Dr. Elayne Daniels

If you’re thinking about joining an online eating disorder support group, there are things to consider in advance. The decision to join a support group can be daunting and empowering at the same time. Thinking it through and evaluating the pro’s and con’s is important.

The main purpose of any support group is to provide a time and place for people to share personal experiences, feelings, and coping strategies.

Being a part of a community who understands eating disorders can be wonderfully validating and comforting. To be in the presence of others who talk about their challenges can feel like a breath of fresh air. Especially because mental health challenges can be isolating.

In an online support group, you’re likely to understand one another. And, at the same time, recognize that not everyone is exactly the same. The main focus? Sharing experiences without discussing the “war stories”. Romanticized versions of your story or one upmanship are not helpful to anyone.

Support groups aren’t therapy sessions. Researchers say treatment led by trained experts is more effective than support groups. Especially when it comes to encouraging changed eating behaviors.

But online support groups have a unique role for most people with eating disorders.

As you recover, you may benefit from being a mentor to others with eating disorders. Sharing your knowledge and offering help can be an important part of your own recovery.

Consider these 7 things before joining an online eating disorder support group:

  1. Purpose: Understand the purpose of the group. Is it oriented toward support? Encouragement? Is it focused on providing specific information and resources? A support group is very different from group therapy.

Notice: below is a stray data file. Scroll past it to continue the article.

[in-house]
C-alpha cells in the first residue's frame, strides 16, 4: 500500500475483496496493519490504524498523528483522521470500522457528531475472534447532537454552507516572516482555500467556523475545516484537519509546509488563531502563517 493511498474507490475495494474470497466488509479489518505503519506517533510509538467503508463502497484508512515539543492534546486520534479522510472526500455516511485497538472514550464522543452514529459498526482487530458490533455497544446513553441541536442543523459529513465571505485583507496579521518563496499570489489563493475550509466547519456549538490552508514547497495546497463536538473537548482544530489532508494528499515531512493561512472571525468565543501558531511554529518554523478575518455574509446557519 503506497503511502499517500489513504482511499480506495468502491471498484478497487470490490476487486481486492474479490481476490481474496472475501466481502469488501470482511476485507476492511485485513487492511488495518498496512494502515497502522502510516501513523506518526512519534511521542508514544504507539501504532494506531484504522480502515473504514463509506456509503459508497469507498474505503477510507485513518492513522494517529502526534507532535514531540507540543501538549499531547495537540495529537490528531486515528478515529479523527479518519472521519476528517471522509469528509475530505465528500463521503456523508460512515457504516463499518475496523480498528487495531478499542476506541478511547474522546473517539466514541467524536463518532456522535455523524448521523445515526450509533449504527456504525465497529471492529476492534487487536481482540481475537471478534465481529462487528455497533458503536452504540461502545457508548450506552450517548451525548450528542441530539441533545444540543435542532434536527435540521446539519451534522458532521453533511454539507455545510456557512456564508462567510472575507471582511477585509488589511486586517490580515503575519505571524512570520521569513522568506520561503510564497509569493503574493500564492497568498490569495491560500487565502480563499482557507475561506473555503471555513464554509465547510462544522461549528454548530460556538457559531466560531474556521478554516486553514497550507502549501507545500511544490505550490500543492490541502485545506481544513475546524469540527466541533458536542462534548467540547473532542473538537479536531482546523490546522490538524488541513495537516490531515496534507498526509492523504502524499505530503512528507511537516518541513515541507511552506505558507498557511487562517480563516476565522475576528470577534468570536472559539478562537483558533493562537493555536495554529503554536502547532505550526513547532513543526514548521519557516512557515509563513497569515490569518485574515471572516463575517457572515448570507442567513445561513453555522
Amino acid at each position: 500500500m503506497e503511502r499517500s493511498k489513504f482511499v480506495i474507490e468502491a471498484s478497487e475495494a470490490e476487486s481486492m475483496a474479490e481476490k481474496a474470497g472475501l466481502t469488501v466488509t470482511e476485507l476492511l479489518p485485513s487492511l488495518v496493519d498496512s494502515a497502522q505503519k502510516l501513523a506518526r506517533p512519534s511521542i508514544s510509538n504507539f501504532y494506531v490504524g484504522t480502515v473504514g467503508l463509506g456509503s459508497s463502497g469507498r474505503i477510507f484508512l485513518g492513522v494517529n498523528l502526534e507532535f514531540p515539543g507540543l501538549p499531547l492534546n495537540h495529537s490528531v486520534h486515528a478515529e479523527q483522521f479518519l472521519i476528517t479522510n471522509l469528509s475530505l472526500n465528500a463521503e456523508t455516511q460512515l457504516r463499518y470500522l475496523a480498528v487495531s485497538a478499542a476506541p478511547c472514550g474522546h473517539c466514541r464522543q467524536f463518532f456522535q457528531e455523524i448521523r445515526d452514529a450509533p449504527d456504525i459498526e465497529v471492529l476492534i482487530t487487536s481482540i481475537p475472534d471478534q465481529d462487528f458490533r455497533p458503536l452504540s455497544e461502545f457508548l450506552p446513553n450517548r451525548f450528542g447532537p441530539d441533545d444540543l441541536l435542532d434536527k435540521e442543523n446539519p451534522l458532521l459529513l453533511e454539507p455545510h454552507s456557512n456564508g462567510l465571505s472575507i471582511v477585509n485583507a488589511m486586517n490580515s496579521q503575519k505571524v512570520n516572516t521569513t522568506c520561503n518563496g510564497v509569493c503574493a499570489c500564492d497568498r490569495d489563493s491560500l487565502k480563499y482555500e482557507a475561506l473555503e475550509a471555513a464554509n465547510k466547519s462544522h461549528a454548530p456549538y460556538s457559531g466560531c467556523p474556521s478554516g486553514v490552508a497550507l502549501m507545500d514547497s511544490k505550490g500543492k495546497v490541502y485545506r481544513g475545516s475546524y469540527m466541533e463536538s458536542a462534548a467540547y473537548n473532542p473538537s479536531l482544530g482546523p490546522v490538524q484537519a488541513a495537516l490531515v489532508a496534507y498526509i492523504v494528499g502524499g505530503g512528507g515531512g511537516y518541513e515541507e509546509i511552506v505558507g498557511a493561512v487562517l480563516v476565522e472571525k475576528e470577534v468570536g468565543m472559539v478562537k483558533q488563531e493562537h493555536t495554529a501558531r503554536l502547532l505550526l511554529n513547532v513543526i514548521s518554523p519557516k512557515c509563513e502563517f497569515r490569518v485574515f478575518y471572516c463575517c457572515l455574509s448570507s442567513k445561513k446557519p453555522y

2. Leadership: Check if the group is led by a professional. What are the leader’s qualifications and experience in treating eating disorders?
  3. Confidentiality: How are your and other members’ privacy and confidentiality protected?
  4. Content: What are the parameters of content shared in the group? How is triggering language handled?
  5. Boundaries: Establish boundaries for yourself and respect the boundaries of others. This may include not sharing personal information or avoiding triggering discussions.
  6. Help: Know where to seek additional help if needed. A support group is not a substitute for professional treatment. It is a supplement to therapy.
  7. Support: Join the group with the intention of offering support to others. And of course receiving support for yourself.

Eating disorders can leave you feeling isolated and overwhelmed, making it difficult to reach out for help. However, an online support group can provide a safe and supportive environment where you can connect with others who understand what you’re going through.

Other benefits to joining an online eating disorder support group include:

  1. Community: Joining a support group offers a sense of community, an understanding audience ready to listen. You can connect with others who have similar experiences and feelings. This can help reduce feelings of loneliness and shame and provide a sense of belonging. Concerns that may seem insignificent to tell your treatment team may be easier to vent about to peers.
  2. Validation: Ideally you’ll find validation for your feelings and experiences. Hearing similar stories can help you feel seen and heard.